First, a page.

To examine the effects of human leukocyte antigen (HLA) alleles on HIV-1-related disease progression and central nervous system (CNS) impairment in children.
Five hundred seventy-two HIV-1-infected children, identified as disease progressors or nonprogressors, were selected from PACTG P152 and P300 through a case-cohort sampling scheme. Study endpoints were HIV-1-related disease progression-free survival and time to CNS impairment.
DNA was genotyped for HLA alleles using a Luminex 100 platform. Weighted Kaplan-Meier methods, and Cox proportional hazards models were used to assess the effects of HLA alleles on study endpoints.
Presence of the B-27 allele (n = 20) was associated with complete protection against disease progression and CNS impairment over the median follow-up of 26 months (P < 0.0001 for both). These findings held in multivariate analyses controlling for baseline covariates including race, gender, age, log HIV-1 RNA, CD4+ lymphocyte count and percent, weight for age z score and treatment, and for other genotypes shown to affect HIV-1-related disease progression. Also, although the Cw-2 allele protected against disease progression [Hazard ratio (HR), 0.48; 95% confidence interval (CI): 0.28 to 0.81; P = 0.006], the A-24 allele was associated with more rapid CNS impairment (HR: 2.01; 95% CI: 1.04 to 3.88; P = 0.04). The HLA class II DQB1-2 allele was associated with a delayed disease progression (HR: 0.66; 95% CI: 0.47-0.92; P = 0.01) and CNS impairment (HR: 0.58; 95% CI: 0.36 to 0.93; P = 0.02).
Presence of B-27, Cw-2, or DQB1-2 alleles was associated with delayed HIV-1 disease progression, while B-27, A-24, and DQB1-2 alleles were associated with altered progression to CNS impairment in children.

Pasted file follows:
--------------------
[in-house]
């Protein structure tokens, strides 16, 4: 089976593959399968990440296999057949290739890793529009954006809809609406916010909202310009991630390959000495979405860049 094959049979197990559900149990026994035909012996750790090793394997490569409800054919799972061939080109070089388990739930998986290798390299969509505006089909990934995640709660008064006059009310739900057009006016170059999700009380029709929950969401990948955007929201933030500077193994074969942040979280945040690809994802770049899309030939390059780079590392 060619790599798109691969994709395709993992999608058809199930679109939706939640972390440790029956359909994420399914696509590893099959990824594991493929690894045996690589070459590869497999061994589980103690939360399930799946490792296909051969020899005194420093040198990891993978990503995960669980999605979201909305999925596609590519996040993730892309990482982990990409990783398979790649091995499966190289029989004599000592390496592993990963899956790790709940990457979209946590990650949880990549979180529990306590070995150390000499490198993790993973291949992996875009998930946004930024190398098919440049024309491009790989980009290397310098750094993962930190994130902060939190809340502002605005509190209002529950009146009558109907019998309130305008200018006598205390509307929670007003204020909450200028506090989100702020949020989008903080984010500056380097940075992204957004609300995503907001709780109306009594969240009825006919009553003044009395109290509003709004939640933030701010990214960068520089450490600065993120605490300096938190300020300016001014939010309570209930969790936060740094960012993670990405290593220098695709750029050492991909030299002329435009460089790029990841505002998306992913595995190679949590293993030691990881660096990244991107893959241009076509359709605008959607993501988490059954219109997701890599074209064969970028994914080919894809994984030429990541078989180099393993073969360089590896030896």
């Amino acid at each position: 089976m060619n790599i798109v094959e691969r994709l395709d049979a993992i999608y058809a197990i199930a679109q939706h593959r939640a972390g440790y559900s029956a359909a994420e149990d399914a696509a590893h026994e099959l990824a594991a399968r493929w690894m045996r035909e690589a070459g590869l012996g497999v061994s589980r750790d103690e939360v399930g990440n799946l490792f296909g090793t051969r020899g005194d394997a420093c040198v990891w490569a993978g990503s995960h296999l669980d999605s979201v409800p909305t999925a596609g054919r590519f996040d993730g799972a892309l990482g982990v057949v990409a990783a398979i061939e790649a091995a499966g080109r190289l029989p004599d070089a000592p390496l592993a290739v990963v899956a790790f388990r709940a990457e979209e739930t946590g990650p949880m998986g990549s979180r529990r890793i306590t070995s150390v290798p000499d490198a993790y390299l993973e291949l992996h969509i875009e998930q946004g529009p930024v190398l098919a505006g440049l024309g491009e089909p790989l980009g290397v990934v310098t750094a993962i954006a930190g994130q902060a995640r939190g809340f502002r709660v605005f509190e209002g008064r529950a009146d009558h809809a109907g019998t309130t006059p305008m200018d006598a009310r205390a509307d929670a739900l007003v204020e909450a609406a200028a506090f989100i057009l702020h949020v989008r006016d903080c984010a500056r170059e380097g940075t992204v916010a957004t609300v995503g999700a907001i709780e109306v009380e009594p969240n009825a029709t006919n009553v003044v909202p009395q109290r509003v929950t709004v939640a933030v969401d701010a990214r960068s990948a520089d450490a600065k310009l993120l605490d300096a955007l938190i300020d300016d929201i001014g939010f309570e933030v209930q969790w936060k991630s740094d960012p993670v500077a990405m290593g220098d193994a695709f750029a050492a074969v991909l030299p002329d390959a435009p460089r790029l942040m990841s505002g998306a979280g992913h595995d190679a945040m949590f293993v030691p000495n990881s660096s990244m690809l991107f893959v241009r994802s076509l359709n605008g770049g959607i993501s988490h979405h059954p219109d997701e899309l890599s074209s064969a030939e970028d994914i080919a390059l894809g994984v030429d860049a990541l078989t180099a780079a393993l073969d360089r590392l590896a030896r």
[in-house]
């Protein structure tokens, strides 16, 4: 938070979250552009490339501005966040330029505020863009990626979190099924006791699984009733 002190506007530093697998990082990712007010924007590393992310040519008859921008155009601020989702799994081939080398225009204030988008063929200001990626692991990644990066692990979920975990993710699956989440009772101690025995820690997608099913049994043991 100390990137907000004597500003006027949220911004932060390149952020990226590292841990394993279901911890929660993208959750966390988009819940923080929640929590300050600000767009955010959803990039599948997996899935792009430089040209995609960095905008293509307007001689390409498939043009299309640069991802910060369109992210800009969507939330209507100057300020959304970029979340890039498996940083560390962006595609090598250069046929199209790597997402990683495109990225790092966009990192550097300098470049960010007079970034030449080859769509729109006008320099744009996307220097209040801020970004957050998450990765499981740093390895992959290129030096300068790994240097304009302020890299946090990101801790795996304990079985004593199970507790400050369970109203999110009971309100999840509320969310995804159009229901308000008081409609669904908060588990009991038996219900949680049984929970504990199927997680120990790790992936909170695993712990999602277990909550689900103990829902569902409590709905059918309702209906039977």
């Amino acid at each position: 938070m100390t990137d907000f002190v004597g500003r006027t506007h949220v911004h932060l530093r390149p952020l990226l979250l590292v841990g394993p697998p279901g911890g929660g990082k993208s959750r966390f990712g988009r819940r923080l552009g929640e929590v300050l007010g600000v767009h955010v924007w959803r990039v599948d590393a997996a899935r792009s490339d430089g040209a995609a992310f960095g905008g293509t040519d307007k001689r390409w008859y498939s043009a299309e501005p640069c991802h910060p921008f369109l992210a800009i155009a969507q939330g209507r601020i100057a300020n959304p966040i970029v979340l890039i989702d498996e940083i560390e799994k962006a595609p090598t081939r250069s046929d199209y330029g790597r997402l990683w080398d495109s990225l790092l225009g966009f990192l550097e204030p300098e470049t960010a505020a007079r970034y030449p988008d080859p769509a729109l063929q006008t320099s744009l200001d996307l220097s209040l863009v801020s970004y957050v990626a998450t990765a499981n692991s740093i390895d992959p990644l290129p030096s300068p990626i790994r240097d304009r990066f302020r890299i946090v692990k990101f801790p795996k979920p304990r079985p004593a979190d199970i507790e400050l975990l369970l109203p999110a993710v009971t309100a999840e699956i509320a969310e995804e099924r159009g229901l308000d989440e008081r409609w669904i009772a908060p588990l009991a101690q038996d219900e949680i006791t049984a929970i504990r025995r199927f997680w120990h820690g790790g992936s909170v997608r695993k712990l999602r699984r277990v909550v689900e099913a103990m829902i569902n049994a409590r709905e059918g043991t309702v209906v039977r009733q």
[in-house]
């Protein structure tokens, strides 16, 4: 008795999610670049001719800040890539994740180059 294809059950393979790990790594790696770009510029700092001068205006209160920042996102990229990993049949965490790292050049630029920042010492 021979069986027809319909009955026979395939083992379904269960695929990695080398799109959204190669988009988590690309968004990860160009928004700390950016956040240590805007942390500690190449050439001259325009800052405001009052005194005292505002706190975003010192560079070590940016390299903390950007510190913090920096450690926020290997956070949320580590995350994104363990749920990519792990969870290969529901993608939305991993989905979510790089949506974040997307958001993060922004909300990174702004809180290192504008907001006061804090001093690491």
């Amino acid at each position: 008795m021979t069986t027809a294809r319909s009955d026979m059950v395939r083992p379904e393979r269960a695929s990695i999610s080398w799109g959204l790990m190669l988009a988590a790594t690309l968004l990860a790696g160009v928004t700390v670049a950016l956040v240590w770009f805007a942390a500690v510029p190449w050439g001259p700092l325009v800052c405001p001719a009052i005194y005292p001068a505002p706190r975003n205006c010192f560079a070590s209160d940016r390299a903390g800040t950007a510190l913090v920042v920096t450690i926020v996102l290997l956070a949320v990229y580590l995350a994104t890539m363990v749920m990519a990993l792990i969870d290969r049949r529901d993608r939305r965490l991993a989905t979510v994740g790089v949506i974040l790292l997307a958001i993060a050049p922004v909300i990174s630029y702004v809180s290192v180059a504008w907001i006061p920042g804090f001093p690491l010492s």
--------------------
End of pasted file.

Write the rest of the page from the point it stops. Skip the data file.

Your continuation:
From the *Department of Pediatrics, Division of Infectious Diseases, University of California San Diego, La Jolla, CA; †Center for Biostatistics in AIDS Research, Harvard School of Public Health, Boston, MA; ‡Department of Biostatistics and Computational Biology, Dana Farber Cancer Institute, Boston, MA; and §Department of Pediatrics, Division of Infectious Diseases, Rady Children's Hospital San Diego, San Diego, CA.
Received for publication October 16, 2010; accepted January 20, 2011.
Supported by grants from the National Institute of Allergy and Infectious Diseases, the International Maternal Pediatric Adolescent AIDS Clinical Trials (IMPAACT) Network (AI-069536) and 5R01MH085608.
Presented in part at the XVI Conference on Retroviruses and Opportunistic Infections, February 8-11, 2009, Montreal, Canada (poster presentation no. 893).
Informed consent was obtained from study participants.
This study followed the human experimentation guidelines of the US Department of Health and Human Services and the UCSD review board.
Correspondence to: Stephen A. Spector, MD, Department of Pediatrics, University of California, San Diego, 9500 Gilman Drive, La Jolla, CA 92093-0672 (e-mail: email@example.com) or Kumud K. Singh, PhD, Department of Pediatrics, University of California, San Diego, 9500 Gilman Drive, La Jolla, CA 92093-0672 (e-mail: firstname.lastname@example.org).